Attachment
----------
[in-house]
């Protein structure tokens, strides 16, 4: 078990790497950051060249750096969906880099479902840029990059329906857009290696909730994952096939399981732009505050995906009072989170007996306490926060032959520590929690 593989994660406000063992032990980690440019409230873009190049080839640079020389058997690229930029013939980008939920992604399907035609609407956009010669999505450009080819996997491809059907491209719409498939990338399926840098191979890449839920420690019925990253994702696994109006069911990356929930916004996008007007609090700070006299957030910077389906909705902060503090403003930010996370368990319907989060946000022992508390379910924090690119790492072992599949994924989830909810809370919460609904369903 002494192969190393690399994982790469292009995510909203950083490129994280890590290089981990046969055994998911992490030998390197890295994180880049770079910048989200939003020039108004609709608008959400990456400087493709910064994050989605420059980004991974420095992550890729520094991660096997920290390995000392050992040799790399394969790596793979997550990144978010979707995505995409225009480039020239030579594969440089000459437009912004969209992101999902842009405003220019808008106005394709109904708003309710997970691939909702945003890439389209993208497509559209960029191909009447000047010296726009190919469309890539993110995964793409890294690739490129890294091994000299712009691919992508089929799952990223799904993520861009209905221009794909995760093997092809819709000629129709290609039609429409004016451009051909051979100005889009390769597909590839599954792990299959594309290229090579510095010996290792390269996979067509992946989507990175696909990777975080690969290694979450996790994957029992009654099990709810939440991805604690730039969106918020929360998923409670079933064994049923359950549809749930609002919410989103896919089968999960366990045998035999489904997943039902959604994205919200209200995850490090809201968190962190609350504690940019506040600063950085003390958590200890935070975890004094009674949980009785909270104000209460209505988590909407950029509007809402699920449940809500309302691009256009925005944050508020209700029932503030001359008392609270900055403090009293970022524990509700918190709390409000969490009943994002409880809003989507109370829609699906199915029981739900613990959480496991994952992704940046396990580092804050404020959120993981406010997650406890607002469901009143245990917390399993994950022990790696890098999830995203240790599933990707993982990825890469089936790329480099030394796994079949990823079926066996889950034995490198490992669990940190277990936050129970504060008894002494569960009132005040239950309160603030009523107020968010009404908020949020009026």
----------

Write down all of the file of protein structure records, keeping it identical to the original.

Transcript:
[in-house]
């Protein structure tokens, strides 16, 4: 078990790497950051060249750096969906880099479902840029990059329906857009290696909730994952096939399981732009505050995906009072989170007996306490926060032959520590929690 593989994660406000063992032990980690440019409230873009190049080839640079020389058997690229930029013939980008939920992604399907035609609407956009010669999505450009080819996997491809059907491209719409498939990338399926840098191979890449839920420690019925990253994702696994109006069911990356929930916004996008007007609090700070006299957030910077389906909705902060503090403003930010996370368990319907989060946000022992508390379910924090690119790492072992599949994924989830909810809370919460609904369903 002494192969190393690399994982790469292009995510909203950083490129994280890590290089981990046969055994998911992490030998390197890295994180880049770079910048989200939003020039108004609709608008959400990456400087493709910064994050989605420059980004991974420095992550890729520094991660096997920290390995000392050992040799790399394969790596793979997550990144978010979707995505995409225009480039020239030579594969440089000459437009912004969209992101999902842009405003220019808008106005394709109904708003309710997970691939909702945003890439389209993208497509559209960029191909009447000047010296726009190919469309890539993110995964793409890294690739490129890294091994000299712009691919992508089929799952990223799904993520861009209905221009794909995760093997092809819709000629129709290609039609429409004016451009051909051979100005889009390769597909590839599954792990299959594309290229090579510095010996290792390269996979067509992946989507990175696909990777975080690969290694979450996790994957029992009654099990709810939440991805604690730039969106918020929360998923409670079933064994049923359950549809749930609002919410989103896919089968999960366990045998035999489904997943039902959604994205919200209200995850490090809201968190962190609350504690940019506040600063950085003390958590200890935070975890004094009674949980009785909270104000209460209505988590909407950029509007809402699920449940809500309302691009256009925005944050508020209700029932503030001359008392609270900055403090009293970022524990509700918190709390409000969490009943994002409880809003989507109370829609699906199915029981739900613990959480496991994952992704940046396990580092804050404020959120993981406010997650406890607002469901009143245990917390399993994950022990790696890098999830995203240790599933990707993982990825890469089936790329480099030394796994079949990823079926066996889950034995490198490992669990940190277990936050129970504060008894002494569960009132005040239950309160603030009523107020968010009404908020949020009026």